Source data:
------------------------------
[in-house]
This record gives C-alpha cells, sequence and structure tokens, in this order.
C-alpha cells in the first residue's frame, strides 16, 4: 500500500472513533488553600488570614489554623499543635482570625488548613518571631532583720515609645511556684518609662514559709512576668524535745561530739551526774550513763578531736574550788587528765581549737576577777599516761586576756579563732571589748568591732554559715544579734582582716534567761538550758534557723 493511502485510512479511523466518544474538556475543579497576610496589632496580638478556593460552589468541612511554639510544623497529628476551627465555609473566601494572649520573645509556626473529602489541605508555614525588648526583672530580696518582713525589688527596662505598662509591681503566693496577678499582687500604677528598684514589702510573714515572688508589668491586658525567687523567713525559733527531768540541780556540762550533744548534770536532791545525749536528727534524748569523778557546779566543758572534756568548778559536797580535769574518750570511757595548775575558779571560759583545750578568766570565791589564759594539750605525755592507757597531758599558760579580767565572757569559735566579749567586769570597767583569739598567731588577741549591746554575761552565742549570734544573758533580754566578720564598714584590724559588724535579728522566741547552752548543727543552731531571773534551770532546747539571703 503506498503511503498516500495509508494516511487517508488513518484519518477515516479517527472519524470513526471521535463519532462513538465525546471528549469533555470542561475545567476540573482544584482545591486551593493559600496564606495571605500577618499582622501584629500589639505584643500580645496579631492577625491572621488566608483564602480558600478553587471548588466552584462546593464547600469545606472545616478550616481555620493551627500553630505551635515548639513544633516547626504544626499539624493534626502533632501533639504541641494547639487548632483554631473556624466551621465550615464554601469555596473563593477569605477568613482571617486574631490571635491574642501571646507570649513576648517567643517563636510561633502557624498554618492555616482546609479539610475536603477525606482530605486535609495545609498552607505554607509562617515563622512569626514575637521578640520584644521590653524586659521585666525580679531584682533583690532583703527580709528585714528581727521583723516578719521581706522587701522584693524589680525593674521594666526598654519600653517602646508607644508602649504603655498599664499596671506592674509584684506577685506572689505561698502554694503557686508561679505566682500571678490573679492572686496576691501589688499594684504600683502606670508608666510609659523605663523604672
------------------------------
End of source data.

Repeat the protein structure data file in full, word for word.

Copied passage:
[in-house]
This record gives C-alpha cells, sequence and structure tokens, in this order.
C-alpha cells in the first residue's frame, strides 16, 4: 500500500472513533488553600488570614489554623499543635482570625488548613518571631532583720515609645511556684518609662514559709512576668524535745561530739551526774550513763578531736574550788587528765581549737576577777599516761586576756579563732571589748568591732554559715544579734582582716534567761538550758534557723 493511502485510512479511523466518544474538556475543579497576610496589632496580638478556593460552589468541612511554639510544623497529628476551627465555609473566601494572649520573645509556626473529602489541605508555614525588648526583672530580696518582713525589688527596662505598662509591681503566693496577678499582687500604677528598684514589702510573714515572688508589668491586658525567687523567713525559733527531768540541780556540762550533744548534770536532791545525749536528727534524748569523778557546779566543758572534756568548778559536797580535769574518750570511757595548775575558779571560759583545750578568766570565791589564759594539750605525755592507757597531758599558760579580767565572757569559735566579749567586769570597767583569739598567731588577741549591746554575761552565742549570734544573758533580754566578720564598714584590724559588724535579728522566741547552752548543727543552731531571773534551770532546747539571703 503506498503511503498516500495509508494516511487517508488513518484519518477515516479517527472519524470513526471521535463519532462513538465525546471528549469533555470542561475545567476540573482544584482545591486551593493559600496564606495571605500577618499582622501584629500589639505584643500580645496579631492577625491572621488566608483564602480558600478553587471548588466552584462546593464547600469545606472545616478550616481555620493551627500553630505551635515548639513544633516547626504544626499539624493534626502533632501533639504541641494547639487548632483554631473556624466551621465550615464554601469555596473563593477569605477568613482571617486574631490571635491574642501571646507570649513576648517567643517563636510561633502557624498554618492555616482546609479539610475536603477525606482530605486535609495545609498552607505554607509562617515563622512569626514575637521578640520584644521590653524586659521585666525580679531584682533583690532583703527580709528585714528581727521583723516578719521581706522587701522584693524589680525593674521594666526598654519600653517602646508607644508602649504603655498599664499596671506592674509584684506577685506572689505561698502554694503557686508561679505566682500571678490573679492572686496576691501589688499594684504600683502606670508608666510609659523605663523604672